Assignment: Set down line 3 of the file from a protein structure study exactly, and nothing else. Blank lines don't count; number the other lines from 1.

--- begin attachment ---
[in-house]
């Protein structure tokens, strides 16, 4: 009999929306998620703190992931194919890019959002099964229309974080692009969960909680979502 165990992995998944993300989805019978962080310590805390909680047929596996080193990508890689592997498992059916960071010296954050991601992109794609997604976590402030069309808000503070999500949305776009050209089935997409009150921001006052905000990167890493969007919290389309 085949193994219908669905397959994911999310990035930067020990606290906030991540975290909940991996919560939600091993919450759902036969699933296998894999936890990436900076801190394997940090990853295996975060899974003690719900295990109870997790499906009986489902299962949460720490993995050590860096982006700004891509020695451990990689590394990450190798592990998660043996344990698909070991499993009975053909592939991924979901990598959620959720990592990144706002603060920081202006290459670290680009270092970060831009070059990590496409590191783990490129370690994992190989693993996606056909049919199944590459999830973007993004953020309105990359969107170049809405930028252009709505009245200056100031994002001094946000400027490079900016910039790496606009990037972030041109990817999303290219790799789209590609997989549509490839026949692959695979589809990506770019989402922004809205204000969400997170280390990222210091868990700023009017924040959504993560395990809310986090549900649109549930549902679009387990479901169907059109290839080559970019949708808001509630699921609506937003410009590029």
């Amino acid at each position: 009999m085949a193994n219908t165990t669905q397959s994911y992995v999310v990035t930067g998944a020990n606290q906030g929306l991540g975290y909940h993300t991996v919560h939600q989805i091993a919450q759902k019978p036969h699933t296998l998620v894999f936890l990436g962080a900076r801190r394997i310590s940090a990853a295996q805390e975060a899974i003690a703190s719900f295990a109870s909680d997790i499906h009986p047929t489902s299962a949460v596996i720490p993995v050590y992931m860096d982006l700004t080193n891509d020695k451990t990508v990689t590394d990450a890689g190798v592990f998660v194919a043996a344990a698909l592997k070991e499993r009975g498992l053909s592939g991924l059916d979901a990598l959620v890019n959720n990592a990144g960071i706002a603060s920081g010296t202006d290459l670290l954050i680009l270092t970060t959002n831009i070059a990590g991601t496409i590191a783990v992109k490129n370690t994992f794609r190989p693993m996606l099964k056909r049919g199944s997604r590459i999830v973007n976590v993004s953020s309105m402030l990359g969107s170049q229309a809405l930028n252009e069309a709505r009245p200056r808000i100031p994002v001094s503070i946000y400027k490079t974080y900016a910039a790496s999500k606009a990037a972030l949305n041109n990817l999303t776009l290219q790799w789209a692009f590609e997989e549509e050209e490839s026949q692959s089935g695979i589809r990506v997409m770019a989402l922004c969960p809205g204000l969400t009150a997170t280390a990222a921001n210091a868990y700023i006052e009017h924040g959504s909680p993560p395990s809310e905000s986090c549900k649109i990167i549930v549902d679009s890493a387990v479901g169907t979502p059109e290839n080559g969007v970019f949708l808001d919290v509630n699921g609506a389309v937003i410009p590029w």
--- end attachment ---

């Amino acid at each position: 009999m085949a193994n219908t165990t669905q397959s994911y992995v999310v990035t930067g998944a020990n606290q906030g929306l991540g975290y909940h993300t991996v919560h939600q989805i091993a919450q759902k019978p036969h699933t296998l998620v894999f936890l990436g962080a900076r801190r394997i310590s940090a990853a295996q805390e975060a899974i003690a703190s719900f295990a109870s909680d997790i499906h009986p047929t489902s299962a949460v596996i720490p993995v050590y992931m860096d982006l700004t080193n891509d020695k451990t990508v990689t590394d990450a890689g190798v592990f998660v194919a043996a344990a698909l592997k070991e499993r009975g498992l053909s592939g991924l059916d979901a990598l959620v890019n959720n990592a990144g960071i706002a603060s920081g010296t202006d290459l670290l954050i680009l270092t970060t959002n831009i070059a990590g991601t496409i590191a783990v992109k490129n370690t994992f794609r190989p693993m996606l099964k056909r049919g199944s997604r590459i999830v973007n976590v993004s953020s309105m402030l990359g969107s170049q229309a809405l930028n252009e069309a709505r009245p200056r808000i100031p994002v001094s503070i946000y400027k490079t974080y900016a910039a790496s999500k606009a990037a972030l949305n041109n990817l999303t776009l290219q790799w789209a692009f590609e997989e549509e050209e490839s026949q692959s089935g695979i589809r990506v997409m770019a989402l922004c969960p809205g204000l969400t009150a997170t280390a990222a921001n210091a868990y700023i006052e009017h924040g959504s909680p993560p395990s809310e905000s986090c549900k649109i990167i549930v549902d679009s890493a387990v479901g169907t979502p059109e290839n080559g969007v970019f949708l808001d919290v509630n699921g609506a389309v937003i410009p590029w």